Aversive learning and generalization predict subclinical levels of anxiety

A six-month longitudinal study

Bert Lenaert*, Yannick Boddez, James W Griffith, Bram Vervliet, Koen Schruers, Dirk Hermans

*Corresponding author for this work

Research output: Contribution to journalArticle

22 Citations (Scopus)

Abstract

The identification of premorbid markers of risk for psychopathology is one of the most important challenges for present-day psychiatric research. This study focuses on behavioral vulnerability factors that contribute to the development of anxiety. Little is known about the role of aversive learning and generalization in the development of pathological anxiety. In this study, a large student sample (N = 375) completed a differential aversive learning task followed by a test of generalization. Anxiety was assessed at that moment and after a six-month follow-up. Results showed that both predictors (discrimination learning and generalization) added significantly to the explained variance in anxiety symptomatology at follow-up. These results highlight the importance of longitudinal designs and indicate that screening for individual differences in aversive learning and generalization may foster prediction of anxiety disorders, paving the way for targeted prevention.

Original languageEnglish (US)
Pages (from-to)747-753
Number of pages7
JournalJournal of Anxiety Disorders
Volume28
Issue number8
DOIs
StatePublished - Dec 1 2014

Fingerprint

Longitudinal Studies
Anxiety
Learning
Discrimination Learning
Anxiety Disorders
Psychopathology
Individuality
Psychiatry
Students
Generalization (Psychology)
Research

Keywords

  • Anxiety
  • Aversive learning
  • Discrimination learning
  • Generalization
  • Longitudinal study

ASJC Scopus subject areas

  • Psychiatry and Mental health
  • Clinical Psychology
  • Medicine(all)

Cite this

Lenaert, Bert ; Boddez, Yannick ; Griffith, James W ; Vervliet, Bram ; Schruers, Koen ; Hermans, Dirk. / Aversive learning and generalization predict subclinical levels of anxiety : A six-month longitudinal study. In: Journal of Anxiety Disorders. 2014 ; Vol. 28, No. 8. pp. 747-753.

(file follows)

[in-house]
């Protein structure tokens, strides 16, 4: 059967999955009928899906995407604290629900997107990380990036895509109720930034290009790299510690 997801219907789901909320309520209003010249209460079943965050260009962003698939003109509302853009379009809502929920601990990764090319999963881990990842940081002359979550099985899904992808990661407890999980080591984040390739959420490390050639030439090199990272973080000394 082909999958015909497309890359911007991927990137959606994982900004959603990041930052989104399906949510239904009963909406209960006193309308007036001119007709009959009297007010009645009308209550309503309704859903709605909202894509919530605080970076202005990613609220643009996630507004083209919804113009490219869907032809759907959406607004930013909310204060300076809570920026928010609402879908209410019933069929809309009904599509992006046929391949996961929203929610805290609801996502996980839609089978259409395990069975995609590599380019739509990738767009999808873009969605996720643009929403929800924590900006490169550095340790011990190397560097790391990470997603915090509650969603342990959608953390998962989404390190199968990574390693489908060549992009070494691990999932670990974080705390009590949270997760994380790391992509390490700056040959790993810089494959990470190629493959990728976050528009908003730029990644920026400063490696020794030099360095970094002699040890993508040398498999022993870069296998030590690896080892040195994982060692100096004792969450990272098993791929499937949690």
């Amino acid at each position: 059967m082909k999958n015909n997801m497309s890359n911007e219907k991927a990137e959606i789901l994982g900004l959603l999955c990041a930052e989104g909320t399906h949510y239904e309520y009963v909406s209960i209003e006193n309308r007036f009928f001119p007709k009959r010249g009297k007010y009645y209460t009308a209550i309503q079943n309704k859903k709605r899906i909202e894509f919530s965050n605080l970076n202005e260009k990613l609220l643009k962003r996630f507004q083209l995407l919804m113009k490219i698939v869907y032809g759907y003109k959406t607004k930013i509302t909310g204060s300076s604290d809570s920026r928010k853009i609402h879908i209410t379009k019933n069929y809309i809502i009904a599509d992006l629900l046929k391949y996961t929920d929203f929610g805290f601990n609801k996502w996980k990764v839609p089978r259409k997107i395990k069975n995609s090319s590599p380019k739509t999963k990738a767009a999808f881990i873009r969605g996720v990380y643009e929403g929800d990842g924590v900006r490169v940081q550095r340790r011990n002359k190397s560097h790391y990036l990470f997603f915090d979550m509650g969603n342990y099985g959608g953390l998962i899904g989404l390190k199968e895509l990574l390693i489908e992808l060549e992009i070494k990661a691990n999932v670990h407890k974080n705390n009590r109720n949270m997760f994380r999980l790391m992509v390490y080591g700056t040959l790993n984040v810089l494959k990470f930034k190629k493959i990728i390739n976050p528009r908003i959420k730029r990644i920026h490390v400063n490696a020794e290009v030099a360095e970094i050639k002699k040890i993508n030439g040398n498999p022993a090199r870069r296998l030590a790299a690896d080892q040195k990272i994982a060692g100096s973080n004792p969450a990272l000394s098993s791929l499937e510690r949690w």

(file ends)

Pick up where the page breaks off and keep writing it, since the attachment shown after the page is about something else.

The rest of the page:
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Aversive learning and generalization predict subclinical levels of anxiety : A six-month longitudinal study. / Lenaert, Bert; Boddez, Yannick; Griffith, James W; Vervliet, Bram; Schruers, Koen; Hermans, Dirk.

In: Journal of Anxiety Disorders, Vol. 28, No. 8, 01.12.2014, p. 747-753.

Research output: Contribution to journalArticle

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AU - Boddez, Yannick

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AB - The identification of premorbid markers of risk for psychopathology is one of the most important challenges for present-day psychiatric research. This study focuses on behavioral vulnerability factors that contribute to the development of anxiety. Little is known about the role of aversive learning and generalization in the development of pathological anxiety. In this study, a large student sample (N = 375) completed a differential aversive learning task followed by a test of generalization. Anxiety was assessed at that moment and after a six-month follow-up. Results showed that both predictors (discrimination learning and generalization) added significantly to the explained variance in anxiety symptomatology at follow-up. These results highlight the importance of longitudinal designs and indicate that screening for individual differences in aversive learning and generalization may foster prediction of anxiety disorders, paving the way for targeted prevention.

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